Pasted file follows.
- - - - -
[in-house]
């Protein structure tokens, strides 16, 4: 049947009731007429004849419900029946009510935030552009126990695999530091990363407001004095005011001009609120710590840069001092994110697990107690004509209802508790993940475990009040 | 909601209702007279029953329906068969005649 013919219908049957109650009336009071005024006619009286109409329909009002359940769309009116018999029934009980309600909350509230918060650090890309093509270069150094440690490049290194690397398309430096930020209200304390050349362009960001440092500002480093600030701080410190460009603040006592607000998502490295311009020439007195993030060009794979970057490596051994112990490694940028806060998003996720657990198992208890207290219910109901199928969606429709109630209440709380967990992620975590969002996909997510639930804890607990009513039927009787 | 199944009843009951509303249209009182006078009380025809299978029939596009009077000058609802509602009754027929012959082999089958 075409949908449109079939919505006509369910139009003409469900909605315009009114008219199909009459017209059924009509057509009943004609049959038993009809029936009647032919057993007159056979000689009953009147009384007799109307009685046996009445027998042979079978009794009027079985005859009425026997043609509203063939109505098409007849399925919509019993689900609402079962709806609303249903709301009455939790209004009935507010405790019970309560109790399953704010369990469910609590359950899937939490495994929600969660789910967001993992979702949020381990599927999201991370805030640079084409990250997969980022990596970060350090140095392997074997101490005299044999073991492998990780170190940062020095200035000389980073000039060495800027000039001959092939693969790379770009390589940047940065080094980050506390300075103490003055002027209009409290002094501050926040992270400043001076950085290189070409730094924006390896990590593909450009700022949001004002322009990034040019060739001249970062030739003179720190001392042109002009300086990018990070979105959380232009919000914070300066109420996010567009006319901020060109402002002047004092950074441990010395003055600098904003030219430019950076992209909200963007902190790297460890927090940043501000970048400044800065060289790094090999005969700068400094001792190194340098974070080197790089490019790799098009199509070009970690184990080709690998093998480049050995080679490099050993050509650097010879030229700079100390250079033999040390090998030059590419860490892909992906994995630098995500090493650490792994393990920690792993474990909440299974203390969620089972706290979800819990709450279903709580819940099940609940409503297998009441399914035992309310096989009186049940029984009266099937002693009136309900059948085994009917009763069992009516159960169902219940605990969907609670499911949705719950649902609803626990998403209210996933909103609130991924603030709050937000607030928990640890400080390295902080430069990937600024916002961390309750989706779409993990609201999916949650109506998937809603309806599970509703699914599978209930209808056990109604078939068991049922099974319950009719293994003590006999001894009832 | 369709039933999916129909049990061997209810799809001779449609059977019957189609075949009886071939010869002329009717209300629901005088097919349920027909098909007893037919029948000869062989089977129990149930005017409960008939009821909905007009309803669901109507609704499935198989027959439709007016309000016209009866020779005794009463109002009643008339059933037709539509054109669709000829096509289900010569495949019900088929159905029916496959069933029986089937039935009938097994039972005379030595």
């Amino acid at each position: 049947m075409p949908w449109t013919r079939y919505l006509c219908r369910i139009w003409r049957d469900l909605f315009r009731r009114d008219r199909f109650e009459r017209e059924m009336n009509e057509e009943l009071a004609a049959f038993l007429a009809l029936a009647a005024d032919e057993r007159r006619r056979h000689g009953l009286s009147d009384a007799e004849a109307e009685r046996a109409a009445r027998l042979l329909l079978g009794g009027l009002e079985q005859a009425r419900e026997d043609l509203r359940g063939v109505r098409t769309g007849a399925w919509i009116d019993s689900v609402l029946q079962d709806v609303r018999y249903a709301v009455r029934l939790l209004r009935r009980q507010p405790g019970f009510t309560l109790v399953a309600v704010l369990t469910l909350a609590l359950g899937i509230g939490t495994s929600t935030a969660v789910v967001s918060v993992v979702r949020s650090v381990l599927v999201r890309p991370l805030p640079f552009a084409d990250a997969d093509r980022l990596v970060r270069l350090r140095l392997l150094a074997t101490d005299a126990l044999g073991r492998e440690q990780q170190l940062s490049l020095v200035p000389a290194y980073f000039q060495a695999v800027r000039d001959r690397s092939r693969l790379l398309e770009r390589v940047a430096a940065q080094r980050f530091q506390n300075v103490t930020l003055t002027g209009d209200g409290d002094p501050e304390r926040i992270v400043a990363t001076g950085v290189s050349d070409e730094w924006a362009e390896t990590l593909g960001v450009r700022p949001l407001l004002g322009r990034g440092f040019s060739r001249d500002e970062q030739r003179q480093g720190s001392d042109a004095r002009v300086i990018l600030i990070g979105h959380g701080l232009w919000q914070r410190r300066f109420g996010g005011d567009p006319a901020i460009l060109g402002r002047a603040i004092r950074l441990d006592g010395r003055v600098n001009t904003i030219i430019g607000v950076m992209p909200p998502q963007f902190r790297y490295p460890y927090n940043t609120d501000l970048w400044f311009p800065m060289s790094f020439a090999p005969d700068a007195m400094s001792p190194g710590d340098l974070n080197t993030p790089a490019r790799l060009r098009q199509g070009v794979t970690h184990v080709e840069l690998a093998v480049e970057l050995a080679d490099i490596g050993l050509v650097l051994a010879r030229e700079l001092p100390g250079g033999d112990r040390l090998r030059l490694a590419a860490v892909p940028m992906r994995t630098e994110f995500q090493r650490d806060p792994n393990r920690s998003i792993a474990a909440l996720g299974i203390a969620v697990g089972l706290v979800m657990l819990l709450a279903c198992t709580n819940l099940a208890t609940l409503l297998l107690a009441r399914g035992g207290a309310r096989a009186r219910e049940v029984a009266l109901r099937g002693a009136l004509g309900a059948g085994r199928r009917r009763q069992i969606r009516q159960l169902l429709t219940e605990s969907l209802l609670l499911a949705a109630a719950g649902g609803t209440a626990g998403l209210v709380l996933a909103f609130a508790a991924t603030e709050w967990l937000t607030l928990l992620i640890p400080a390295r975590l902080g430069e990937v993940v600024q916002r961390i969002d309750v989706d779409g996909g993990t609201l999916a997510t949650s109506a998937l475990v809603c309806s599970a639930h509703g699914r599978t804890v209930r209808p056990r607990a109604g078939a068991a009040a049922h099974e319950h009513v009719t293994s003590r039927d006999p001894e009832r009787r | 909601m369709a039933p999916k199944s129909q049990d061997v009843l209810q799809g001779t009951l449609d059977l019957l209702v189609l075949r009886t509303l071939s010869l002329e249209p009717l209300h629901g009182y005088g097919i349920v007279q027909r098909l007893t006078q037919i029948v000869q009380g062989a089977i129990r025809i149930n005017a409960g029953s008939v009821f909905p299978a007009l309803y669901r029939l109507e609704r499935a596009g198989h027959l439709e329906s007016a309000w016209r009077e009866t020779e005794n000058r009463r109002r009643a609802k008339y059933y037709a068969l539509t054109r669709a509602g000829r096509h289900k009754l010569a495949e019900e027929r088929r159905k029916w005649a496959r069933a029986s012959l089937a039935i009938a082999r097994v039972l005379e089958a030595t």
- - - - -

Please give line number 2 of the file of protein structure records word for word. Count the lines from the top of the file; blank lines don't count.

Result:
């Protein structure tokens, strides 16, 4: 049947009731007429004849419900029946009510935030552009126990695999530091990363407001004095005011001009609120710590840069001092994110697990107690004509209802508790993940475990009040 | 909601209702007279029953329906068969005649 013919219908049957109650009336009071005024006619009286109409329909009002359940769309009116018999029934009980309600909350509230918060650090890309093509270069150094440690490049290194690397398309430096930020209200304390050349362009960001440092500002480093600030701080410190460009603040006592607000998502490295311009020439007195993030060009794979970057490596051994112990490694940028806060998003996720657990198992208890207290219910109901199928969606429709109630209440709380967990992620975590969002996909997510639930804890607990009513039927009787 | 199944009843009951509303249209009182006078009380025809299978029939596009009077000058609802509602009754027929012959082999089958 075409949908449109079939919505006509369910139009003409469900909605315009009114008219199909009459017209059924009509057509009943004609049959038993009809029936009647032919057993007159056979000689009953009147009384007799109307009685046996009445027998042979079978009794009027079985005859009425026997043609509203063939109505098409007849399925919509019993689900609402079962709806609303249903709301009455939790209004009935507010405790019970309560109790399953704010369990469910609590359950899937939490495994929600969660789910967001993992979702949020381990599927999201991370805030640079084409990250997969980022990596970060350090140095392997074997101490005299044999073991492998990780170190940062020095200035000389980073000039060495800027000039001959092939693969790379770009390589940047940065080094980050506390300075103490003055002027209009409290002094501050926040992270400043001076950085290189070409730094924006390896990590593909450009700022949001004002322009990034040019060739001249970062030739003179720190001392042109002009300086990018990070979105959380232009919000914070300066109420996010567009006319901020060109402002002047004092950074441990010395003055600098904003030219430019950076992209909200963007902190790297460890927090940043501000970048400044800065060289790094090999005969700068400094001792190194340098974070080197790089490019790799098009199509070009970690184990080709690998093998480049050995080679490099050993050509650097010879030229700079100390250079033999040390090998030059590419860490892909992906994995630098995500090493650490792994393990920690792993474990909440299974203390969620089972706290979800819990709450279903709580819940099940609940409503297998009441399914035992309310096989009186049940029984009266099937002693009136309900059948085994009917009763069992009516159960169902219940605990969907609670499911949705719950649902609803626990998403209210996933909103609130991924603030709050937000607030928990640890400080390295902080430069990937600024916002961390309750989706779409993990609201999916949650109506998937809603309806599970509703699914599978209930209808056990109604078939068991049922099974319950009719293994003590006999001894009832 | 369709039933999916129909049990061997209810799809001779449609059977019957189609075949009886071939010869002329009717209300629901005088097919349920027909098909007893037919029948000869062989089977129990149930005017409960008939009821909905007009309803669901109507609704499935198989027959439709007016309000016209009866020779005794009463109002009643008339059933037709539509054109669709000829096509289900010569495949019900088929159905029916496959069933029986089937039935009938097994039972005379030595």